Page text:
Erect Physical Barriers to Keep Students and Construction Workers Separated
Kierzkowski notes that, if his district has to begin a project a couple of weeks before summer break, the corridors are cordoned off and there is complete barrier separation between workers and students. It’s for everybody’s welfare, he says, and it ensures that machinery and materials aren’t going to walk from one side of the school to the other.
Lackey says his district does the same thing: We are phasing construction so the contractors are working on one section of a building at a time. We’re using physical barriers between the area that’s being renovated and the area where education is occurring.
When you go into our elementary buildings right now, you won’t even see a construction worker.
Lackey also notes that, because the elementary students are interested in the construction, they have cut windows in the barriers so that the students can see what’s happening.
Erect Physical Barriers Around the Construction Site
Because Kettering is doing a districtwide renovation project, you see a lot of security fencing as you drive through the community. All of the new construction areas are secured by fences.
Sims says, to be clear, he advises using six-ft.-high chain link fence. The purpose is mostly to keep curious students from gaining entrance to the construction area where they can harm themselves. I have found that, on large projects, it’s even worth putting in the construction documents for contractors to modify construction fencing locations as construction moves.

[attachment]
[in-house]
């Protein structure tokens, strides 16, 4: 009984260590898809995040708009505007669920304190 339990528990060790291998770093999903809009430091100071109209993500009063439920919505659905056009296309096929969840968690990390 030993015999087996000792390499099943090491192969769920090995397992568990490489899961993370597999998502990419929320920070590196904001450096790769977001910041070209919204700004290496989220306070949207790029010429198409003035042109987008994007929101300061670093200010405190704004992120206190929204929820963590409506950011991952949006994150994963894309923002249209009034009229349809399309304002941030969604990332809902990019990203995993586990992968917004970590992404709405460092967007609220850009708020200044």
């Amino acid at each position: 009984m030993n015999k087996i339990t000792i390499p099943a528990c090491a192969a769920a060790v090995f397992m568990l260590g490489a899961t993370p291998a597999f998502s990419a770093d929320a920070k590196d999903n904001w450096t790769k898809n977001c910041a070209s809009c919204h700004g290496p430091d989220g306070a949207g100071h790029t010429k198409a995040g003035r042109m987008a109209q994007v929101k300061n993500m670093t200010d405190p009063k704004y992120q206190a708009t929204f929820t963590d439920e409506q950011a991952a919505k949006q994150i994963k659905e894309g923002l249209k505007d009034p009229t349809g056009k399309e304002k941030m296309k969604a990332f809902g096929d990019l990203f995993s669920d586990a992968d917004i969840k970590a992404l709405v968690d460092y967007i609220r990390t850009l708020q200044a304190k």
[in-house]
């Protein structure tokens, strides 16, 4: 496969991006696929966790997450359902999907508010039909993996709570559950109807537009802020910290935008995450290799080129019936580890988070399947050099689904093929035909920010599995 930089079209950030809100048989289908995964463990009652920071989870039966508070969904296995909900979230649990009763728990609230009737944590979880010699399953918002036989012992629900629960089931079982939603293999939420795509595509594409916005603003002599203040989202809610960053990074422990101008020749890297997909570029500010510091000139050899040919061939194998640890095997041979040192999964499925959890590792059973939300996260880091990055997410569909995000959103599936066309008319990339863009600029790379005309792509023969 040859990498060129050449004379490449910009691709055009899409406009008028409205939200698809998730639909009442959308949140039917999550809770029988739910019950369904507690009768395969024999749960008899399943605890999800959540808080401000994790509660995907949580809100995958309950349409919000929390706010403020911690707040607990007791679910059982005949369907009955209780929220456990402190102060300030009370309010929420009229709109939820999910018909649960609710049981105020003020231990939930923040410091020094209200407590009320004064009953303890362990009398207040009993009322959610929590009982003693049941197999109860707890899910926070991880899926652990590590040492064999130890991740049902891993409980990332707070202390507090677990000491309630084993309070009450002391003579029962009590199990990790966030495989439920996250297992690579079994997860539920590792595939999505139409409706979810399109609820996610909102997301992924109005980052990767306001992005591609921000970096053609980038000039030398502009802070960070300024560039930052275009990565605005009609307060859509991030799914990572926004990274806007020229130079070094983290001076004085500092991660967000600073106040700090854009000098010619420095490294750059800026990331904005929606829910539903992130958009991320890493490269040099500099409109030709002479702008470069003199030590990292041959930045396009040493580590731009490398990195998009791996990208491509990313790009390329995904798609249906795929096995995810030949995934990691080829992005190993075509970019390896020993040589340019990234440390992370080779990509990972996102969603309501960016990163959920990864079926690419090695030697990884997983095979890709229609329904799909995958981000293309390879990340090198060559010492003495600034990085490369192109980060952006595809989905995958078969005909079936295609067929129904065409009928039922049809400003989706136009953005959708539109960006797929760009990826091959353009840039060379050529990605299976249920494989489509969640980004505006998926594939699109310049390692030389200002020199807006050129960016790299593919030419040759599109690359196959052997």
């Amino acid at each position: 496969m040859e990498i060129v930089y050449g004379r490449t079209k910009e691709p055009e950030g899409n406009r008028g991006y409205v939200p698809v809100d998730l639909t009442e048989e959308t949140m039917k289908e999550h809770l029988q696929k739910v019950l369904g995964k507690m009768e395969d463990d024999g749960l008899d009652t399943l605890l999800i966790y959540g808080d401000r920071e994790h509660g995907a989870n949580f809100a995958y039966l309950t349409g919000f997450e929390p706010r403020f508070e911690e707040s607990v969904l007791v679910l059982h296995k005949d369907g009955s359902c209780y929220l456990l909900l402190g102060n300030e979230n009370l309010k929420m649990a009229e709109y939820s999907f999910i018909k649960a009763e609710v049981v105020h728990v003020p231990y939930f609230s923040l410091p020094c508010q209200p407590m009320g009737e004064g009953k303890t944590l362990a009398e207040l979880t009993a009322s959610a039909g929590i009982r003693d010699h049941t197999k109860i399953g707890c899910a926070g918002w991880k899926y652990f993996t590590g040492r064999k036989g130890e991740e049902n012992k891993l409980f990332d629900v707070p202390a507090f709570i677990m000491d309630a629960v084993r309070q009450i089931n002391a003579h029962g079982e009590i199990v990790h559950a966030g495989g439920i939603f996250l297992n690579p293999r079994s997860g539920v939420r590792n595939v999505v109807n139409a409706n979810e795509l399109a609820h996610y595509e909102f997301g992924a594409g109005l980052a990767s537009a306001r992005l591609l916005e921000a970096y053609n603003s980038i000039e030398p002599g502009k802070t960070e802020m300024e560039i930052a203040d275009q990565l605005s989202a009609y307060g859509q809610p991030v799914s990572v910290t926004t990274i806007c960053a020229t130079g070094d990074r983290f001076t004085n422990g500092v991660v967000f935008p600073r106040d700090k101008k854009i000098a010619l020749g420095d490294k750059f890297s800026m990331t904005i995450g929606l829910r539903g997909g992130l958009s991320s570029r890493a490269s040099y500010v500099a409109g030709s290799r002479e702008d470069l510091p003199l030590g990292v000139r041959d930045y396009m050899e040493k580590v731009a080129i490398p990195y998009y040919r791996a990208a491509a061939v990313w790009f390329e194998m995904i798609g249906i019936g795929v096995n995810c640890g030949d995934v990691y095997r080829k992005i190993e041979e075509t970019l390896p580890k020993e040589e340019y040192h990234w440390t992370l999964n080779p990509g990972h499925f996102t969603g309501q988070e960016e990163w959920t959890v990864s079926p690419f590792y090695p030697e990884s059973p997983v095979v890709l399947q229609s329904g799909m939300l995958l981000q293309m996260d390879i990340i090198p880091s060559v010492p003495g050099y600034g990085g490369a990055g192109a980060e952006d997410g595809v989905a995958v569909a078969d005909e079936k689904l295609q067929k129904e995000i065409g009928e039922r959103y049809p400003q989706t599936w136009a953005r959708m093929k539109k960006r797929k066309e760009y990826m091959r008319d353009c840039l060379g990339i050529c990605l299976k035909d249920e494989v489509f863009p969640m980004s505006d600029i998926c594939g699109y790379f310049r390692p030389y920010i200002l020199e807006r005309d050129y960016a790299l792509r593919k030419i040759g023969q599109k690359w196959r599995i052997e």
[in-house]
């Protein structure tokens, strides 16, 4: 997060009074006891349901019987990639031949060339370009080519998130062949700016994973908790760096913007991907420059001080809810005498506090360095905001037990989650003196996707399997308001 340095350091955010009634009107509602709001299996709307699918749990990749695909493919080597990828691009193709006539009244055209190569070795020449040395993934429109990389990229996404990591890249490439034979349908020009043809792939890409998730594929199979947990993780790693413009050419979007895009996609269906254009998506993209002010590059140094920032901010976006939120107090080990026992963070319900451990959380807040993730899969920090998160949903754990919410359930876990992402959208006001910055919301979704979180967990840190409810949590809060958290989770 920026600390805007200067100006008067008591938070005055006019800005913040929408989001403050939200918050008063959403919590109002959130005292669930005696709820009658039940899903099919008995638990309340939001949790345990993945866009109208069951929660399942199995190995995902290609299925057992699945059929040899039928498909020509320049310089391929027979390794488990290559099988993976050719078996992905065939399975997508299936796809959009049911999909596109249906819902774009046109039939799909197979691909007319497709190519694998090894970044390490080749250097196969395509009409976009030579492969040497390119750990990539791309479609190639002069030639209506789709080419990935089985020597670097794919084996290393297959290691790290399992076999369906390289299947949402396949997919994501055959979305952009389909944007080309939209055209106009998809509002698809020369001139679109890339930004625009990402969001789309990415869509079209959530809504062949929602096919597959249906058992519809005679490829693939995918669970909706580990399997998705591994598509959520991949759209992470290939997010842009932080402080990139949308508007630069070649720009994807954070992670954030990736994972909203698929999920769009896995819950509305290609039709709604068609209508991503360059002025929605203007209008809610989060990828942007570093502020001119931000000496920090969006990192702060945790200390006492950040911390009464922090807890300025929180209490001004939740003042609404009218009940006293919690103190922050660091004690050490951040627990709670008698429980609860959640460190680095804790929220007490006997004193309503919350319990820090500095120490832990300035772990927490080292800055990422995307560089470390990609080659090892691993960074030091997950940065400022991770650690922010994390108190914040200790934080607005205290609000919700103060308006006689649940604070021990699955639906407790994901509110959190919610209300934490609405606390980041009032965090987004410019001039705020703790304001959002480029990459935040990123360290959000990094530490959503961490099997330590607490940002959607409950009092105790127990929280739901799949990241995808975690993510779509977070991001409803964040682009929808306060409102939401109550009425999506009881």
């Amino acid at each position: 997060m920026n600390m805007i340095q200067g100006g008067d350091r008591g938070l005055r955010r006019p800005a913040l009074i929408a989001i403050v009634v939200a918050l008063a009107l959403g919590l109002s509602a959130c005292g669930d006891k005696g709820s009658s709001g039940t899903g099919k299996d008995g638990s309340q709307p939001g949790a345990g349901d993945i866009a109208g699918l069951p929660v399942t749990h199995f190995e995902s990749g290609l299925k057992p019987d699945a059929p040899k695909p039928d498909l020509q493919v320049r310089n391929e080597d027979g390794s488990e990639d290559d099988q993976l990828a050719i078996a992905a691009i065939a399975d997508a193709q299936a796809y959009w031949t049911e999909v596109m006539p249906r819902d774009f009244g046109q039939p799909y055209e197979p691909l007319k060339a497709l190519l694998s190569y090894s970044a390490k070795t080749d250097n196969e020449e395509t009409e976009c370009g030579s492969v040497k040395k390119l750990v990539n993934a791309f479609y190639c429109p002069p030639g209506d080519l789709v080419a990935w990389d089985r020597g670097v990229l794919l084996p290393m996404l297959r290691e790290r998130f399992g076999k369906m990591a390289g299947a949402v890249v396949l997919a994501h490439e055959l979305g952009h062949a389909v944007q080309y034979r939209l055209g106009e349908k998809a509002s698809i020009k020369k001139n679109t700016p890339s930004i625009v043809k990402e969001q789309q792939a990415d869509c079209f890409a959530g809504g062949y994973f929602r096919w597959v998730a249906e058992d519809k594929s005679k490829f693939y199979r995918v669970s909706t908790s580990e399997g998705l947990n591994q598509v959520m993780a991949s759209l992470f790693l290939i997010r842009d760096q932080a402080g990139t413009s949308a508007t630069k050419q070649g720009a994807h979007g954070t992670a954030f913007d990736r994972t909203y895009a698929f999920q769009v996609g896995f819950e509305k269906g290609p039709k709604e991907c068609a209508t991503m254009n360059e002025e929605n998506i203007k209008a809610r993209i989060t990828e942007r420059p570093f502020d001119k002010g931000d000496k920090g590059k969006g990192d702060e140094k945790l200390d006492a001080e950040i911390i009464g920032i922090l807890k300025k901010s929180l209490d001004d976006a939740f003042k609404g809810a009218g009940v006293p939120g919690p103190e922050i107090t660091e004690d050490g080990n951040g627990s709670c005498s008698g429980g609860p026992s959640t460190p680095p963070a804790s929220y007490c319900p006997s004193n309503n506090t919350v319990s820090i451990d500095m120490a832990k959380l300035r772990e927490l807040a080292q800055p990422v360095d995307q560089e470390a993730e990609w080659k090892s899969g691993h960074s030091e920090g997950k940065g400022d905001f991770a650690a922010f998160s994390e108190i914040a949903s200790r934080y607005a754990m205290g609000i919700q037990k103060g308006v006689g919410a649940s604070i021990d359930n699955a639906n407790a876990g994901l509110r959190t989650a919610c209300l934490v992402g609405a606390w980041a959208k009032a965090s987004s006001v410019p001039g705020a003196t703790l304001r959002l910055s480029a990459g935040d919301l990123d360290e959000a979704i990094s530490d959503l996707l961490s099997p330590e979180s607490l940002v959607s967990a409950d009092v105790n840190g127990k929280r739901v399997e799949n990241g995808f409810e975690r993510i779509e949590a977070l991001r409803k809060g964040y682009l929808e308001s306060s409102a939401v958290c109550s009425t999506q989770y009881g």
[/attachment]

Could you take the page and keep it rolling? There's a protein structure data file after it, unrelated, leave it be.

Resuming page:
For some projects, says Sims, it’s smart to use chain link fence to create a drive for construction vehicles. Inevitably, this separates the facility from the playground or playing fields. He’s worked on projects where, when using this approach, a double gate is created. When it’s closed, construction vehicles have access, but the students don’t. When it’s opened, students have access to play areas, but construction vehicles don’t.
Require That Contractors Keep the Equipment and Supplies Locked
If effective physical barriers are in place, that alone should ensure that supplies and equipment are safe. However, do go a step farther and require contractors to keep everything locked. It’s the responsibility of the construction companies to secure their areas, notes Lackey.
Arrange the Schedule So That Construction Workers Aren’t Onsite During the School Day
Because Howard County does its renovation work during the summer, students and construction workers are not in the same place at the same time. Unfortunately, not every school district can accomplish all of its work during the summer months.
One way Kettering is managing this challenge with its high school renovation is by scheduling construction workers for second shift. I think the biggest thing is the separation — keeping the students and workers separated as much as possible, notes Lackey. Indeed, the benefits go beyond security to include noise and vibration reduction for better concentration during the education process.
Move Students Offsite
Before complaining about the cost involved with moving students offsite, consider this: Keeping students onsite during a renovation project can make the project take longer to complete, thus adding to the cost. Ultimately, though, money is not the issue — security is. Ask if your students would be safer if they were learning elsewhere during the project.
When it comes to a construction project, sums Lackey, security is by far the most difficult issue. It’s up to everyone to keep their eyes and ears open all the time, not only construction supervisors and workers, but also the teachers and principals. Everyone must identify issues as they come up and, if there are concerns, put them on the table and deal with them.